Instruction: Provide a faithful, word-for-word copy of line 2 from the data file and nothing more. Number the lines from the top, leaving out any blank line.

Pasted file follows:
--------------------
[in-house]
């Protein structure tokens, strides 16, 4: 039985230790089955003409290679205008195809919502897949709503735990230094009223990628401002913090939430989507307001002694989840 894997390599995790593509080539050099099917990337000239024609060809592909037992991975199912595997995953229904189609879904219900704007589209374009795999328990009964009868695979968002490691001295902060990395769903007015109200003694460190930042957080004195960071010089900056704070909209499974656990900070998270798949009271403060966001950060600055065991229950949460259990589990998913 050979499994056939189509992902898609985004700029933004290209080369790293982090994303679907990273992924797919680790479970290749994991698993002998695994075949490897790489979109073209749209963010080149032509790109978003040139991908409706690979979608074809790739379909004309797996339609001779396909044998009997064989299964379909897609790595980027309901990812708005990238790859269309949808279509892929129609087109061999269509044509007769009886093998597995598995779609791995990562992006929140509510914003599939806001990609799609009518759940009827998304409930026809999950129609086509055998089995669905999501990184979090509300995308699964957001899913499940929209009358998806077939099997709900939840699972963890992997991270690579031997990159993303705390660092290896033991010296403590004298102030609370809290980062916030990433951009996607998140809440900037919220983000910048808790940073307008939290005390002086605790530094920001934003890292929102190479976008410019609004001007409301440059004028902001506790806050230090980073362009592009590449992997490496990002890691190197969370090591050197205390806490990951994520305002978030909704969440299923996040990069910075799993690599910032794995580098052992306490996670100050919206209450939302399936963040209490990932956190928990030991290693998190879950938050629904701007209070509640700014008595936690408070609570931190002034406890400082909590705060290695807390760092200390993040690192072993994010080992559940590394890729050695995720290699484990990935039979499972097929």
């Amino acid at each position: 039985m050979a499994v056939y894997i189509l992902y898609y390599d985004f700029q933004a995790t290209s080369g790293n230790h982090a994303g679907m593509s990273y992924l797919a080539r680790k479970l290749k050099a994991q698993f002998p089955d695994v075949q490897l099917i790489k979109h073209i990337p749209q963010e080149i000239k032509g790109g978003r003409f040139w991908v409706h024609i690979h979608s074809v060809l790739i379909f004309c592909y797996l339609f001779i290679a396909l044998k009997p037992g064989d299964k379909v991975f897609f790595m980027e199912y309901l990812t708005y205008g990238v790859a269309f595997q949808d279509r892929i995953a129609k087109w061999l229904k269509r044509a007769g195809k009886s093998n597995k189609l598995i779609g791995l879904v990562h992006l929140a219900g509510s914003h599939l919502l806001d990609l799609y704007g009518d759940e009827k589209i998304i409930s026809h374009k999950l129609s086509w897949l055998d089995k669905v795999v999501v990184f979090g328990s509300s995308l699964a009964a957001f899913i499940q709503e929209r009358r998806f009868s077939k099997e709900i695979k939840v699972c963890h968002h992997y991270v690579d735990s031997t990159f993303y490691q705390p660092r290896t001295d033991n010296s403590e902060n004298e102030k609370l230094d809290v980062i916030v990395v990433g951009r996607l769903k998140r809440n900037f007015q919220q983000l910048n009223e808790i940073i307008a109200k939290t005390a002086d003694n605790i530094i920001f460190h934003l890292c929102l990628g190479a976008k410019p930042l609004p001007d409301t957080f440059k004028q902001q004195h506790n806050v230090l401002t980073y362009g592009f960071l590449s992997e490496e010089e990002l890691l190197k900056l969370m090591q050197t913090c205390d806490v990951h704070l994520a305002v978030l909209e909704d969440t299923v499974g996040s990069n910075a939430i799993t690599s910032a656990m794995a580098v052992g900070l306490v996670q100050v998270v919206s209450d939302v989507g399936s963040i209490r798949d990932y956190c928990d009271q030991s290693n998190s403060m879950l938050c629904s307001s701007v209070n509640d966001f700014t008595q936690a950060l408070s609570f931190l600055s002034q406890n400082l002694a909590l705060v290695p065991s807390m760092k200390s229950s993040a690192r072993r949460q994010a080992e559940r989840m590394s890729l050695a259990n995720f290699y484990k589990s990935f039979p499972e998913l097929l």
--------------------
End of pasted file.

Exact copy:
């Protein structure tokens, strides 16, 4: 039985230790089955003409290679205008195809919502897949709503735990230094009223990628401002913090939430989507307001002694989840 894997390599995790593509080539050099099917990337000239024609060809592909037992991975199912595997995953229904189609879904219900704007589209374009795999328990009964009868695979968002490691001295902060990395769903007015109200003694460190930042957080004195960071010089900056704070909209499974656990900070998270798949009271403060966001950060600055065991229950949460259990589990998913 050979499994056939189509992902898609985004700029933004290209080369790293982090994303679907990273992924797919680790479970290749994991698993002998695994075949490897790489979109073209749209963010080149032509790109978003040139991908409706690979979608074809790739379909004309797996339609001779396909044998009997064989299964379909897609790595980027309901990812708005990238790859269309949808279509892929129609087109061999269509044509007769009886093998597995598995779609791995990562992006929140509510914003599939806001990609799609009518759940009827998304409930026809999950129609086509055998089995669905999501990184979090509300995308699964957001899913499940929209009358998806077939099997709900939840699972963890992997991270690579031997990159993303705390660092290896033991010296403590004298102030609370809290980062916030990433951009996607998140809440900037919220983000910048808790940073307008939290005390002086605790530094920001934003890292929102190479976008410019609004001007409301440059004028902001506790806050230090980073362009592009590449992997490496990002890691190197969370090591050197205390806490990951994520305002978030909704969440299923996040990069910075799993690599910032794995580098052992306490996670100050919206209450939302399936963040209490990932956190928990030991290693998190879950938050629904701007209070509640700014008595936690408070609570931190002034406890400082909590705060290695807390760092200390993040690192072993994010080992559940590394890729050695995720290699484990990935039979499972097929």